Racism sucks. Oppression’s exhausting. And navigating the world as a young, black person at times feels like swimming against a never-ending, upstream current—but that doesn’t mean there aren’t things to celebrate.
In a time of political turmoil, amid a fraught racial climate, this year’s Afropunk Festival (which has been thriving in New York for 15 years now, and expanded globally in 2015) was a necessary breath of fresh air. The music and art festival centers on black performers and organizations, and its rules—“No Sexism, No Racism, No Ableism, No Ageism, No Homophobia, No Fatphobia, No Transphobia, and No Hatefulness”—encourage a space that fosters meaningful connections, bolstered by a powerful, profound soundtrack over Brooklyn’s Commodore Barry Park.
We asked eight different young people what spending the past weekend here meant to them, and why they found black-centric spaces to be important. These were their answers.
Tsige Tadesse, BUFU co-founder
“Black-centered spaces, POC centered spaces—to me, [they] spell out joy and resistance-making. They’re essential for us to rejuvenate ourselves and build together. From kicking it hard and having a good time to having really important political discussions to coming together in solidarity with direct actions—any time we’re together, it’s fucking lit.”
“I feel like we live in a society where—even if it isn’t said aloud or upfront—pretty much everything is naturally geared towards white people and white-cis-presenting people, because they’re seen as the default. It’s important to have these spaces because we need them, we need to be pushed to the front to stop having that narrative—that it’s just white people [who] are the most important and allowed to occupy every space. We need to be represented. We’re important too.”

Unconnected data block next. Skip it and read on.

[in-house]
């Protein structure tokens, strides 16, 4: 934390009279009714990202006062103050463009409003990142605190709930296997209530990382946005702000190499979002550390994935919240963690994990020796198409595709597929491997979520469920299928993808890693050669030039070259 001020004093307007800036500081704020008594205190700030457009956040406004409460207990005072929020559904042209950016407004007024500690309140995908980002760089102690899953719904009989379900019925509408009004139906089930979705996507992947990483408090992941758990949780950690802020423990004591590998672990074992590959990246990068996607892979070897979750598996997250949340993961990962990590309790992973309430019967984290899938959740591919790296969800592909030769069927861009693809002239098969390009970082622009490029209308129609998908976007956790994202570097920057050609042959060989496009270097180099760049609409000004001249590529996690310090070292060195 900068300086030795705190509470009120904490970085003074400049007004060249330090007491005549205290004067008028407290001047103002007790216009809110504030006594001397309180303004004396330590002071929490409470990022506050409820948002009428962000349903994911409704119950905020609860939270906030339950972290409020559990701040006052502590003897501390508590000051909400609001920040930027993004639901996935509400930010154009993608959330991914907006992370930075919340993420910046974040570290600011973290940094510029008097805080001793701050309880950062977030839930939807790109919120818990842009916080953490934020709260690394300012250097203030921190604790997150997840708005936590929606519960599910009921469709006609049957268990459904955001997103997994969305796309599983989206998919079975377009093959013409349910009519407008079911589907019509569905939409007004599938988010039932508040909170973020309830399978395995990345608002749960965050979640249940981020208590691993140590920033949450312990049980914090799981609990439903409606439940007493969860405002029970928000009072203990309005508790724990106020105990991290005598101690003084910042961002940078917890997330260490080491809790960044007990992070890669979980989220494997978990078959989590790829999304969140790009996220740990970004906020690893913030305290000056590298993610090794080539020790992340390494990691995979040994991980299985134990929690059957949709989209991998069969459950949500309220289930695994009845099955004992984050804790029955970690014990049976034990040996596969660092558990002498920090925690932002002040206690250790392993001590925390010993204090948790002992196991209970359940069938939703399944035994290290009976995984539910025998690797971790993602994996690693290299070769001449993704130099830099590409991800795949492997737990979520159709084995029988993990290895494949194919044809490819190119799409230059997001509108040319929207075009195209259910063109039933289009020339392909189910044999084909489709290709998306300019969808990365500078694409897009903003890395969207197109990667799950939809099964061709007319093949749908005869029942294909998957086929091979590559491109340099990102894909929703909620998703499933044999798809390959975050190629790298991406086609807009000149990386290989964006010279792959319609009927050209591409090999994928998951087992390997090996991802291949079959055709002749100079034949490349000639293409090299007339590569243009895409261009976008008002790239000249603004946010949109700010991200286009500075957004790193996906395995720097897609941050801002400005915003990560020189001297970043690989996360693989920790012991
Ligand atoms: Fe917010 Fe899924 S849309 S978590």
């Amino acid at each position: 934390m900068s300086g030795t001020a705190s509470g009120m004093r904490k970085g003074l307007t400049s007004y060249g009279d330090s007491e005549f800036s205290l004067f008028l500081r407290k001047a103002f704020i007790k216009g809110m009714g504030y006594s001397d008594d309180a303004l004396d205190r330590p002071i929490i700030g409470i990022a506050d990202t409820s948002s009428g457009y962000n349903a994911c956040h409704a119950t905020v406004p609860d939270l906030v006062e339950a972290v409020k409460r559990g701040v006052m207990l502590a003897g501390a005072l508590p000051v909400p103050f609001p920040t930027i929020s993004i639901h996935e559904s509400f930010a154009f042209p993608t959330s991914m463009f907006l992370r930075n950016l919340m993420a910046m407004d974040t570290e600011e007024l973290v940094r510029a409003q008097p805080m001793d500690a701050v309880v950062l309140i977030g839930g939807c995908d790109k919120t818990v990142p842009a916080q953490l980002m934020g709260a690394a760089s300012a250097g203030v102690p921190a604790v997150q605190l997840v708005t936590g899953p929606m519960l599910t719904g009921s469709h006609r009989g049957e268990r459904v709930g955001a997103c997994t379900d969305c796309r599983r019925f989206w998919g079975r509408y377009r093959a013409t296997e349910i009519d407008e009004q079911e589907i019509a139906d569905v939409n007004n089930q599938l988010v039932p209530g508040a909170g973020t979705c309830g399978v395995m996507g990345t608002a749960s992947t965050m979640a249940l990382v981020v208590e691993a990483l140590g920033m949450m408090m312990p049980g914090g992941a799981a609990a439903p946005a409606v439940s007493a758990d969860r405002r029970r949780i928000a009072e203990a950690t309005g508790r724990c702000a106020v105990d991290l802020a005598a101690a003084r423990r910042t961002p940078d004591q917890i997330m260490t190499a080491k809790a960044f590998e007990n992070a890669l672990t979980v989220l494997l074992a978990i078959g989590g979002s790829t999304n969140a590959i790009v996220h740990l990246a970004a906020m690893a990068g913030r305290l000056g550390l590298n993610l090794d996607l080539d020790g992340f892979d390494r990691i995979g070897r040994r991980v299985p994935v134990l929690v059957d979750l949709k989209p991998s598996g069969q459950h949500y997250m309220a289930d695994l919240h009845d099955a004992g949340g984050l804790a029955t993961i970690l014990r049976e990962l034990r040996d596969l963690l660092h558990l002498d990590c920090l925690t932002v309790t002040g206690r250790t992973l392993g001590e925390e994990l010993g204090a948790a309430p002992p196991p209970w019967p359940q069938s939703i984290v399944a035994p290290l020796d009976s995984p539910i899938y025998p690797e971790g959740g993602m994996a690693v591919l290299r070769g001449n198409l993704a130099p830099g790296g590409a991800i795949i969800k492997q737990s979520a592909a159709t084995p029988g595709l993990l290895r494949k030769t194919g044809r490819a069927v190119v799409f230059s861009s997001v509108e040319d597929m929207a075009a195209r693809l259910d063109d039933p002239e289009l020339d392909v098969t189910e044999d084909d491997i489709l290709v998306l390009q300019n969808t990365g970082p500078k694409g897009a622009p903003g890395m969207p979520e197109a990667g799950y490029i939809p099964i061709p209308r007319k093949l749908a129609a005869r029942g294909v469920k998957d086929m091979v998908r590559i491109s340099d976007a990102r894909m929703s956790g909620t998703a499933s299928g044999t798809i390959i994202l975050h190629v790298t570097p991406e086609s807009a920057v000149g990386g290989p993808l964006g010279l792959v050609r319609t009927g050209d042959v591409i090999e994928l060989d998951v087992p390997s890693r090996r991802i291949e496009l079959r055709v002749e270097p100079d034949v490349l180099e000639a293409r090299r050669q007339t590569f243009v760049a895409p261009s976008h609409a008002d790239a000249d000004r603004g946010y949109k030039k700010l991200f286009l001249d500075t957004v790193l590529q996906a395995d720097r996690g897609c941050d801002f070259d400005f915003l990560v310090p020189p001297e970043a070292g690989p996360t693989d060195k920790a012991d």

“Black-centric spaces are important for the continued growth of black communities. There are so many different communities that like to take pieces from black culture but don’t like black people, so in order for us to survive, maintain and grow as a whole, we need to come together and do events like this.”
“I don’t always acknowledge how draining it can be to live in this body while moving through predominantly white institution after predominantly white institution. So, a space like this—where I’m surrounded by black people dancing to all of our favorite self-care anthems—is energizing on a level only we can understand. I will never listen to Solange’s ‘F.U.B.U.’ again without thinking of her Afropunk performance and how carefree we all were together that night.”
“I’m trying to congregate our ancestral power in one place and space. It feels so powerful and loving to be surrounded by blackness, especially when you’ve grown up in majority white-centric spaces. It feels very validating and beautiful to be here.”
“I have a lot of friends who came from neighborhoods that are predominately white, I was called an “oreo” in middle school, I was made fun of for listening to Linkin Park and ironically, that was the first time I learned that I was black. Coming from that and coming to this is [like]: Holy shit, I can do whatever I want! There’s no box here. This is exposure to say hey, you can wear whatever the fuck you want, do whatever you want, and you’re still black and beautiful. I think people need that to help with their identity and learn about themselves.”
“When you’re a young black person living in working in predominately white spaces, when you spend time in a space that’s predominately back, your status quo is sort of reset. Your sense of what is beautiful, your sense of what strength looks like, your sense of what joy looks like—it’s refreshed by being in a black space. I think it’s revitalizing. I feel very aligned in a time where I feel lots of disarray.”
“I look back and think about growing up in a house of black girls and women where too much of that time was spent working, struggling, and trying to protect ourselves from trauma. Being in black spaces not even so many years later feel first and foremost celebratory: celebrating that we are still here, that we are collectively strong, and that we are more creative and vibrant each year.”
To see more pictures from the festival and learn about the Afropunk community, visit afropunk.com.